The applications of composites in smart cities

11th September 2020
Posted By : Lanna Cooper
The applications of composites in smart cities

In 2019, Auckland won a national award for its smart city innovations, including the SafeSwim programme, which provides real time data on beach safety and water quality. Organisations such as Land Information New Zealand (LINZ) are dedicated to integrating smart technology into cities across New Zealand - but how can we create a completely synergistic smart city? Here, Stephen Smith, Head of Asia Pacific Sales and Business Unit Manager at Exel Composites, explores the importance of composites in smart city infrastructure.

An estimated 60% of people will live in urban areas across the globe by 2030, with a third living in cities with a population of over half a million. When not correctly managed, rising numbers of urban residents can lead to housing shortages, traffic congestion and a strain on environmental resources.

With more people living in concentrated areas, cities must become more efficient to improve the quality of life for inhabitants and increase environmental sustainability.

Smart solutions

Smart cities incorporate technology that connects each component, such as transport and energy, together into a synergistic ecosystem. The data gathered by smart systems can be used to increase the efficiency of many areas of the city. For example, road traffic monitoring can be used to only turn on streetlights when needed, minimising energy consumption without compromising service to inhabitants.

As New Zealand’s most populous urban area and a key hub for business, Auckland is well recognised for its smart city potential. However, smart initiatives are also being rolled out in other cities across New Zealand. For example, Virtual Wellington, a project developed by Wellington City Council, is a virtual reality version of Wellington, which allows the user to explore and interact with a 3D city experience. The project has been used to model city proposals, understand city issues and help form responses to climate change challenges.

However, for Auckland and other cities to truly become smart, multiple different technologies - including materials technologymust be integrated into infrastructure to help harness real time data. Composites provide a versatile material that can be used in a range of applications to increase citywide connectivity.

Telecommunications

Smart cities and their residents will take advantage of an ever-growing number of connected devices. For example, a sensor in a bin can determine when it is full of rubbish, then send out a signal to a waste collection company before it overflows. For reliable, continuous data flow, the use of radio transparent materials will continue to increase. Unlike metals, composites such as fibreglass are radio transparent, making them the perfect material to use around telecommunication equipment.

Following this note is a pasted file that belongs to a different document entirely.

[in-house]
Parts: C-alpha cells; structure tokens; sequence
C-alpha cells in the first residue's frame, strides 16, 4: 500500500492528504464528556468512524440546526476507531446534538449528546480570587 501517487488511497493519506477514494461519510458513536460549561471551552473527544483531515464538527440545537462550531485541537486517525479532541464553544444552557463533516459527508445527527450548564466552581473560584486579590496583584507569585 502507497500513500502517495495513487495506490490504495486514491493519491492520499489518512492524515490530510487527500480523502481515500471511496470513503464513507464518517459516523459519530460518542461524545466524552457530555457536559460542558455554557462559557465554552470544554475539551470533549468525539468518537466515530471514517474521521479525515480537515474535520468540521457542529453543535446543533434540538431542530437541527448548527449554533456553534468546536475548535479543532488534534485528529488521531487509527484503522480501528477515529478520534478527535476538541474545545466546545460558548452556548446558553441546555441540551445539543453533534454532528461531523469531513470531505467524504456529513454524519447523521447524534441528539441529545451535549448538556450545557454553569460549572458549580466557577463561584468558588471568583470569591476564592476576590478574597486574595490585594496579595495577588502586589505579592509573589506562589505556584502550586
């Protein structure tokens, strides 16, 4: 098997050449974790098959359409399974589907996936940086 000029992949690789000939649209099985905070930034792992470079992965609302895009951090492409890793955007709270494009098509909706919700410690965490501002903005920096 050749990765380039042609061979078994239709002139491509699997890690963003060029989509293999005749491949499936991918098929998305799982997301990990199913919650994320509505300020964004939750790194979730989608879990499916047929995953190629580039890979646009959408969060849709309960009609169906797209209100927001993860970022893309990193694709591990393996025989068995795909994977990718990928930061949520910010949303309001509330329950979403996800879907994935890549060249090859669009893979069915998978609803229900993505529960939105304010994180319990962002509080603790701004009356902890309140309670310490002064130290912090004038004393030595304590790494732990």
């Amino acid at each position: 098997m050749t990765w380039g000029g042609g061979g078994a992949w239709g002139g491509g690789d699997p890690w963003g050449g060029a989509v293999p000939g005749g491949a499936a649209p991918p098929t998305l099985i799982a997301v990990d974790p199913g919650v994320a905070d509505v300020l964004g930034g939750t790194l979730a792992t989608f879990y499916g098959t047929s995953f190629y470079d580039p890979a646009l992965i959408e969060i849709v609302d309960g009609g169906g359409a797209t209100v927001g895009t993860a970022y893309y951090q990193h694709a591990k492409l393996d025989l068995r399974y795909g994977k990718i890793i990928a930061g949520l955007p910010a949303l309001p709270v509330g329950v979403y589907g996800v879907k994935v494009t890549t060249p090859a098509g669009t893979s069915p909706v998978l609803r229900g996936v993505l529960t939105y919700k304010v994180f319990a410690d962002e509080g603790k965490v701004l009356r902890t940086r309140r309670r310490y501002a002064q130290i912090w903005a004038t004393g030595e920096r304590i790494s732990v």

The implementation of a 5G telecommunication network allows more data to be transmitted at a rate 100 times faster than via its 4G predecessor, due to 5G’s shorter wavelength form. However, the shorter wavelengths of the technology  cannot travel as far as 4G  and therefore requires a denser network of antennas.

With this in mind, 5G equipment will need to be integrated across the urban landscape in more innovative ways to conceal them from view, while remaining protected against year-round New Zealand weather changes.

The versatility and durability of composite materials and their ability to be customised into different shapes with various colours and finishes makes creative camouflaging solutions possible. Composites can also be integrated into other parts of smart city infrastructure, such as window cavities and door frames, to help 5G frequencies penetrate buildings.

Windows and doors

Increased connectivity isn’t the only benefit of carefully considered windows and doors. A key goal of the smart cities movement is to reduce energy usage where possible to use resources more sustainably. Addressing the efficiency of buildings across the area can produce significant energy savings.

Up to 40 per cent of energy used in a home is lost through windows. Fibreglass composites are highly thermally insulating, allowing the production of window and door frames with low U values. Furthermore, composites have a similar expansion rate to glass, forming tight frame structures without leaking problems.

In addition, composites boast high strength and stiffness while being resistant to chemicals and corrosion. Their superior durability means fibreglass window  and door profiles can last a long time without replacement and with minimal maintenance, therefore reducing the use of resources to make new materials.

Exel Composites provides a wide range of composite solutions, including those for the telecommunication and construction industries. Exel designs and uses continuous manufacturing technology to produce a wide range of composite profiles, from simple tubes to very complex multi-cavity door sills. With over 60 years’ experience in the composites industry, Exel has the expertise to create innovative solutions with unique properties to suit specific applications.

An increasingly urban population means we must find creative solutions that allow concentrated groups of inhabitants to live together in a healthy and efficient way. Smart cities require high connectivity between components, allowing all processes to be optimised to lessen environmental impact and improve resident quality of life. Composites provide an innovative material that allows increased data transmission and increased efficiency of buildings - helping to create a sustainable way of life in the city.


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